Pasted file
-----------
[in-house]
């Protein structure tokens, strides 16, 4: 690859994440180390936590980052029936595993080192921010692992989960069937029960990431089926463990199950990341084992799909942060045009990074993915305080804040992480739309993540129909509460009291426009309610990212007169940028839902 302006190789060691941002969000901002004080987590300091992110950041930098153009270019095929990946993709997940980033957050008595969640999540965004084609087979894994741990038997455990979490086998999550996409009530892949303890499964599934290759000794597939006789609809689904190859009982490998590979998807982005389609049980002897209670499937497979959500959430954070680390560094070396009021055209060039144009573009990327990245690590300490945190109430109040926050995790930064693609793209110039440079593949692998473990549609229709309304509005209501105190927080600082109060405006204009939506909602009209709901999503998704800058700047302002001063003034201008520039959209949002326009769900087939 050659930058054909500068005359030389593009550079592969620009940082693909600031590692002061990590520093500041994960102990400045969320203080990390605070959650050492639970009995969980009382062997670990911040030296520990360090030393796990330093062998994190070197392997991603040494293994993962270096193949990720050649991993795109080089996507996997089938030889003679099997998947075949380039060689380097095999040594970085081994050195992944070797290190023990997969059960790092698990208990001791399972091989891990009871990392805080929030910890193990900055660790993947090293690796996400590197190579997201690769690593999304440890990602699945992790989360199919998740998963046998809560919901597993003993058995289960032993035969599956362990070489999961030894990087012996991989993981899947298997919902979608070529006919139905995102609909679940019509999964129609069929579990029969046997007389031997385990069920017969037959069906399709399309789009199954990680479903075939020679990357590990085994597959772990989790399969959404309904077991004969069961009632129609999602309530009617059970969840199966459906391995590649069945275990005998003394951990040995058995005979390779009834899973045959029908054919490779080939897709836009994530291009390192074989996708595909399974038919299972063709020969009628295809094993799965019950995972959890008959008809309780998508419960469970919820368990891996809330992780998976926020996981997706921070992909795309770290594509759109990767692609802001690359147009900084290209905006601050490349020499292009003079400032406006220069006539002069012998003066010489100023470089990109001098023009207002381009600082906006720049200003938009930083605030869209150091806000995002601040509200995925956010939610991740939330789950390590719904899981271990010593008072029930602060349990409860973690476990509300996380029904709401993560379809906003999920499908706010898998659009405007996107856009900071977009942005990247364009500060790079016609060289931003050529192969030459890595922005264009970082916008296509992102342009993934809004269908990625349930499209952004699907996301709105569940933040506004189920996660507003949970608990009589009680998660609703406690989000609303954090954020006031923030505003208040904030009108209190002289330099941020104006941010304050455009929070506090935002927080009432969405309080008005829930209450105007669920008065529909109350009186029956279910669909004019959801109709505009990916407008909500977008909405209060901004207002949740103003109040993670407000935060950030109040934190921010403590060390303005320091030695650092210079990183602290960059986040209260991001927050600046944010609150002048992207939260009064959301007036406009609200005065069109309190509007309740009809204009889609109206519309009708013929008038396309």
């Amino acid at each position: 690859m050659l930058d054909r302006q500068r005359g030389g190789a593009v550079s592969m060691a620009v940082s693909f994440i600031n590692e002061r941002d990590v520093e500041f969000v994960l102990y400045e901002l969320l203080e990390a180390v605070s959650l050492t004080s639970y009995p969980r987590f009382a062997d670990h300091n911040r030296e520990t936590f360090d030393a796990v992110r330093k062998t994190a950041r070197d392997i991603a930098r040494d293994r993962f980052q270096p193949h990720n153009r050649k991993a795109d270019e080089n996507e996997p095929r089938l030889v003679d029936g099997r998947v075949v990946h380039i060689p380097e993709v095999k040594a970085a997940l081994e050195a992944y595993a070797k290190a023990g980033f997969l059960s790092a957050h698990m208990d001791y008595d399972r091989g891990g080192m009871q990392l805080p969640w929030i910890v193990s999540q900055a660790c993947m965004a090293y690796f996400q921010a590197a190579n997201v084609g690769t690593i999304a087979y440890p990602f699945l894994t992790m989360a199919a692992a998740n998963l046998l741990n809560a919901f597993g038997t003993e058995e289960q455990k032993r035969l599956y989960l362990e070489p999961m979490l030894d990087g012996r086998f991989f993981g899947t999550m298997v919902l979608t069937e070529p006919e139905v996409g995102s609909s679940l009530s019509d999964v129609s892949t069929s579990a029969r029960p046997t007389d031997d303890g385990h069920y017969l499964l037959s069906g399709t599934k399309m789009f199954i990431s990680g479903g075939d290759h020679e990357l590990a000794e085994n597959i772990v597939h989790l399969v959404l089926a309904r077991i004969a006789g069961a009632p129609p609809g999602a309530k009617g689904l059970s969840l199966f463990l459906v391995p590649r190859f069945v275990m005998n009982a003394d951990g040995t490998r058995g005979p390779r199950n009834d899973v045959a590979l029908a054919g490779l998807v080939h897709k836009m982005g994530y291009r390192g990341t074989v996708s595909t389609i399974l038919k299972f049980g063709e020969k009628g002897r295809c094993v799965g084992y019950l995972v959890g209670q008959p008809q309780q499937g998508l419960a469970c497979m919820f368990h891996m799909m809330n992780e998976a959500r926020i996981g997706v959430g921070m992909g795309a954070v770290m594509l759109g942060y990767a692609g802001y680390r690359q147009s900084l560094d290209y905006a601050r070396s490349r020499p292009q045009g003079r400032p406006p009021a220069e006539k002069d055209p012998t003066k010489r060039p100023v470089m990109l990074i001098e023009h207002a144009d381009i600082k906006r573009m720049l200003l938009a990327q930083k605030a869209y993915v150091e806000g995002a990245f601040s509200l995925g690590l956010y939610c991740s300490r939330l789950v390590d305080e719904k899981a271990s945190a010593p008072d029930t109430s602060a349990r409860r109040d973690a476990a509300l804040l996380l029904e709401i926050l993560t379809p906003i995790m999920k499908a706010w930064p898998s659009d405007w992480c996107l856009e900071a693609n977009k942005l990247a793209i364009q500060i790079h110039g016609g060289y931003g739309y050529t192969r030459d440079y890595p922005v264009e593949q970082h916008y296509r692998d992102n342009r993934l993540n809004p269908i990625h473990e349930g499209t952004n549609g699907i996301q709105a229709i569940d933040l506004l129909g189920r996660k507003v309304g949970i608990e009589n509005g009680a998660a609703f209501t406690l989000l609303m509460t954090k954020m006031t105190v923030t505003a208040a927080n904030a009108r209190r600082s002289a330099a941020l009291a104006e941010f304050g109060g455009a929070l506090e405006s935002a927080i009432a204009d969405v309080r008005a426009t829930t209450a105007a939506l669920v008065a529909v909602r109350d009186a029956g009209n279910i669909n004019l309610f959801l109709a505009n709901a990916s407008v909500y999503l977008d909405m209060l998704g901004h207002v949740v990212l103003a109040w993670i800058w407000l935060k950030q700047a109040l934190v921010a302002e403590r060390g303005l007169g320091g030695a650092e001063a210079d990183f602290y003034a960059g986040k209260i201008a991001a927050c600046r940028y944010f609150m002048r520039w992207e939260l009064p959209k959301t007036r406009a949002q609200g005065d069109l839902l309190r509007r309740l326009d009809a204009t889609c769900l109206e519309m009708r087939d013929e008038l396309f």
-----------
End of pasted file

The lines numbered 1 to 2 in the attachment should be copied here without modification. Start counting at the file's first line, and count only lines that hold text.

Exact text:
[in-house]
């Protein structure tokens, strides 16, 4: 690859994440180390936590980052029936595993080192921010692992989960069937029960990431089926463990199950990341084992799909942060045009990074993915305080804040992480739309993540129909509460009291426009309610990212007169940028839902 302006190789060691941002969000901002004080987590300091992110950041930098153009270019095929990946993709997940980033957050008595969640999540965004084609087979894994741990038997455990979490086998999550996409009530892949303890499964599934290759000794597939006789609809689904190859009982490998590979998807982005389609049980002897209670499937497979959500959430954070680390560094070396009021055209060039144009573009990327990245690590300490945190109430109040926050995790930064693609793209110039440079593949692998473990549609229709309304509005209501105190927080600082109060405006204009939506909602009209709901999503998704800058700047302002001063003034201008520039959209949002326009769900087939 050659930058054909500068005359030389593009550079592969620009940082693909600031590692002061990590520093500041994960102990400045969320203080990390605070959650050492639970009995969980009382062997670990911040030296520990360090030393796990330093062998994190070197392997991603040494293994993962270096193949990720050649991993795109080089996507996997089938030889003679099997998947075949380039060689380097095999040594970085081994050195992944070797290190023990997969059960790092698990208990001791399972091989891990009871990392805080929030910890193990900055660790993947090293690796996400590197190579997201690769690593999304440890990602699945992790989360199919998740998963046998809560919901597993003993058995289960032993035969599956362990070489999961030894990087012996991989993981899947298997919902979608070529006919139905995102609909679940019509999964129609069929579990029969046997007389031997385990069920017969037959069906399709399309789009199954990680479903075939020679990357590990085994597959772990989790399969959404309904077991004969069961009632129609999602309530009617059970969840199966459906391995590649069945275990005998003394951990040995058995005979390779009834899973045959029908054919490779080939897709836009994530291009390192074989996708595909399974038919299972063709020969009628295809094993799965019950995972959890008959008809309780998508419960469970919820368990891996809330992780998976926020996981997706921070992909795309770290594509759109990767692609802001690359147009900084290209905006601050490349020499292009003079400032406006220069006539002069012998003066010489100023470089990109001098023009207002381009600082906006720049200003938009930083605030869209150091806000995002601040509200995925956010939610991740939330789950390590719904899981271990010593008072029930602060349990409860973690476990509300996380029904709401993560379809906003999920499908706010898998659009405007996107856009900071977009942005990247364009500060790079016609060289931003050529192969030459890595922005264009970082916008296509992102342009993934809004269908990625349930499209952004699907996301709105569940933040506004189920996660507003949970608990009589009680998660609703406690989000609303954090954020006031923030505003208040904030009108209190002289330099941020104006941010304050455009929070506090935002927080009432969405309080008005829930209450105007669920008065529909109350009186029956279910669909004019959801109709505009990916407008909500977008909405209060901004207002949740103003109040993670407000935060950030109040934190921010403590060390303005320091030695650092210079990183602290960059986040209260991001927050600046944010609150002048992207939260009064959301007036406009609200005065069109309190509007309740009809204009889609109206519309009708013929008038396309």